Even accepting perhaps that a spirit is still tied to a body with the mind ravaged, I have to believe there exists a point at which that life is really not a life worth living.  Is the soul trapped, locked in? I have felt quite comfortable in expressing to many families that sometimes we need to strongly consider that God may be calling their child home.  So much of our desparate medical search to beat nature over the head is rooted in selfishness.  Death has been and will always be part of life.  So many of the more religious parents I speak to, Mormons included, are convinced that a miracle will happen.  While I am open to the possibility that miracles can and do happen, they must of necessity be extremely rare to be considered a miracle.  What is left for the many believing, faithful, grieving parents for whom the miracle simply does not come?   Waiting on the miracle is so common that I have to believe it is the default, natural grief reaction when unimaginable tragedy strikes your child.  We just don’t want to let go.  For these families, it is horribly guilt inducing to turn off the ventilator and allowing them to go, even though this leads exactly to the natural fate all children with these same injuries in centuries past.  My personal rule of thumb is that God does not need a ventilator to work a miracle. However, much more commonly, parents would have us insert a tube in their stomach to feed them and place a hole in their throat in the trachea to hook up a mechanical ventilator to breathe for them indefinitely.  Keeping their body functioning becomes so complicated that the children often cannot have their care managed at home and have to be warehoused in specialized nursing homes.  I have seen many parents feel so much pain upon visiting these children that eventually they distance themselves and the child remains alone, oblivious in it’s little corner, with nurses and caregivers their only human contact.  In cases of child abuse, where the child enters state custody because the parents have done something unimaginable, I have yet to meet a judge who is comfortable allowing us to turn off a ventilator in a child very nearly but not completely brain dead.  So they are sustained indefinitely at incredible cost.  What is lost in all of this is consideration of what might be the kindest thing we can do for the child.  Can we manage to put ourselves into their place?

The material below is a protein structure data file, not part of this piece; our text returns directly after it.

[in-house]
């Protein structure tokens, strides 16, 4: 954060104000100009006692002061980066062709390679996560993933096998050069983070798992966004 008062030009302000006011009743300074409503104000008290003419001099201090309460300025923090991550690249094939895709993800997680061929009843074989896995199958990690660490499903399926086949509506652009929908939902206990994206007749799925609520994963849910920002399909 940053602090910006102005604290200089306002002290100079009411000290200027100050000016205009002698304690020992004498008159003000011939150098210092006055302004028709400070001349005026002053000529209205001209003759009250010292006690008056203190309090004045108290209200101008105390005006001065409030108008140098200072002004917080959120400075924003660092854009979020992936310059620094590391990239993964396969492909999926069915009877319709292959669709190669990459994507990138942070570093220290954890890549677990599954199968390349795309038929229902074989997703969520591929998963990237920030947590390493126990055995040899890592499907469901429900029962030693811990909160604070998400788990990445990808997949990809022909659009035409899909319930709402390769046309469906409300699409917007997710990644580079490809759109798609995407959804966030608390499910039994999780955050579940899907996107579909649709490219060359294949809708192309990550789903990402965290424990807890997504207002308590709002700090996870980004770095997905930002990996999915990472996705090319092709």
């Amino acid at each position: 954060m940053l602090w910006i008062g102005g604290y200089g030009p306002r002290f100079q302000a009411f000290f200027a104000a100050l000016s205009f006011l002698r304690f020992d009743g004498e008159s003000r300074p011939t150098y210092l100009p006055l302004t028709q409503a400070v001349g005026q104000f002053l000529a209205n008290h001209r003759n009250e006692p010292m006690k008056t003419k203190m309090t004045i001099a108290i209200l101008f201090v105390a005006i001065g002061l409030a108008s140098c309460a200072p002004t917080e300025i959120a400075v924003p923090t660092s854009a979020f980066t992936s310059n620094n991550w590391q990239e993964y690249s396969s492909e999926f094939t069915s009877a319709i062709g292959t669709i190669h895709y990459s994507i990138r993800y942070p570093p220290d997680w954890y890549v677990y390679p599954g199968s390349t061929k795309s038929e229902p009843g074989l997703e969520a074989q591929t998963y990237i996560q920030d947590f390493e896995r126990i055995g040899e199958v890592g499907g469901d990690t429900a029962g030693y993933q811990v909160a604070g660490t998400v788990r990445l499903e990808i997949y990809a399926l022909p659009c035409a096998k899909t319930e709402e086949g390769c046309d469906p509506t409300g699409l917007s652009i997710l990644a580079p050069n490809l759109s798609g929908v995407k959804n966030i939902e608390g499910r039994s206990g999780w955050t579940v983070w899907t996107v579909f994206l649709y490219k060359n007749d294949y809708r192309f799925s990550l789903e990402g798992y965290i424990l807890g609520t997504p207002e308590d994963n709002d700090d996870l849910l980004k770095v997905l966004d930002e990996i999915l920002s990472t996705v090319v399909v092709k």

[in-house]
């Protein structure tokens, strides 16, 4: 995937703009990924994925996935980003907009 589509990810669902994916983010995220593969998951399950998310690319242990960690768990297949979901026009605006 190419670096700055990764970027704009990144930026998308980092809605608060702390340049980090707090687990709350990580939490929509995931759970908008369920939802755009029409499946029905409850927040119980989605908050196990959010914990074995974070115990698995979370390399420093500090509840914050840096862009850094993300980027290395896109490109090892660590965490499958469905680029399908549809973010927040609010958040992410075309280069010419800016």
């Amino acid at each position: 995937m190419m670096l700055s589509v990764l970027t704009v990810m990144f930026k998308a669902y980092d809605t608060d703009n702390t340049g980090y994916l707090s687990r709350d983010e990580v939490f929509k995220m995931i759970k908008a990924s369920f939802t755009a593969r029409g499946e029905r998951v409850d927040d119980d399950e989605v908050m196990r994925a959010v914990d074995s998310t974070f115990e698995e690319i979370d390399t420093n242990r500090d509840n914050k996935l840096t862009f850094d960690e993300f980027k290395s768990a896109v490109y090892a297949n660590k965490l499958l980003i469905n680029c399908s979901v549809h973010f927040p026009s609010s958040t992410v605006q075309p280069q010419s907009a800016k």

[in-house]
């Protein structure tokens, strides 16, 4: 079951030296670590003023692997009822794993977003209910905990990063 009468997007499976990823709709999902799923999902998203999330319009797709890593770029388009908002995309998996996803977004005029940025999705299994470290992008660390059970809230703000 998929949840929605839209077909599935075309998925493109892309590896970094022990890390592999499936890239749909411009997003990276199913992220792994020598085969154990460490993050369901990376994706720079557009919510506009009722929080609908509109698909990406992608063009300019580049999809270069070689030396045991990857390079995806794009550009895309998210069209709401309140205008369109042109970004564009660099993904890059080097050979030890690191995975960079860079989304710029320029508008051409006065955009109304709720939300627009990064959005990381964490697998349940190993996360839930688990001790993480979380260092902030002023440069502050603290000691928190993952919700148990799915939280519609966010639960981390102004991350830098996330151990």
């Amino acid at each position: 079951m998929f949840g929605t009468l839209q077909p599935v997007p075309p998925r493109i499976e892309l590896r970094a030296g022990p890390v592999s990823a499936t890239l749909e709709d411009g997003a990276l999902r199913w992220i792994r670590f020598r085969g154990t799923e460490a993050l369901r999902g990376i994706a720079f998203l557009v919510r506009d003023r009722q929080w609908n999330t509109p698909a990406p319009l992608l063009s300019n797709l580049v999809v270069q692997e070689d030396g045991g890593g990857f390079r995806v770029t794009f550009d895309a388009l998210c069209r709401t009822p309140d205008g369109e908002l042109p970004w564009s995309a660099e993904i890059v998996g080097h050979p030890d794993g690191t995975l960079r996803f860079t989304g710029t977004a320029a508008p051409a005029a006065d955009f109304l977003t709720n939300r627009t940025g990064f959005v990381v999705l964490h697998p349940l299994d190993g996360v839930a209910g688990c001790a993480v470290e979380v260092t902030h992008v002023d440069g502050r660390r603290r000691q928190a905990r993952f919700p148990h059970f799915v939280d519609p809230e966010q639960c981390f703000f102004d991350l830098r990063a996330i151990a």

Some years back, I had a friend who had a child born with a devastating neurologic condition.  It has unstoppable seizures from birth.  While the brain appeared normal on pictures, electrically it was completely disorganized and it became clear that this child was not ever going to even achieve consciousness and have what I would consider meaningful function.  Because of what I do, I became involved in the situation peripherally.  This family made what I consider an incredibly courageous decision to unhook the machines and allow the infant to go home to that Being that gave it life.  Circumstances occurred that this took longer than expected.  My friend recorded their experience on a blog and had to take it down because they started receiving abuse from strangers about what horrible people they were.  Members of their ward became unsettled and the situation was communicated to their bishop.  He visited them and without discussing any details or reasoning behind their decision he told them in no uncertain terms they were doing the wrong thing.  The family was devastated at a time when they needed support from their ward family more than ever.  Why do we do this?  Why do we cling to life, life, life so hard that at times it seems to defy reason?  I ask you, which decision do you think requires more faith?  We teach that those who pass on are going to a better place.  Do we really believe that?  Can we have hope enough in this to let those go who  hopelessly trapped in a functionless shell of a body.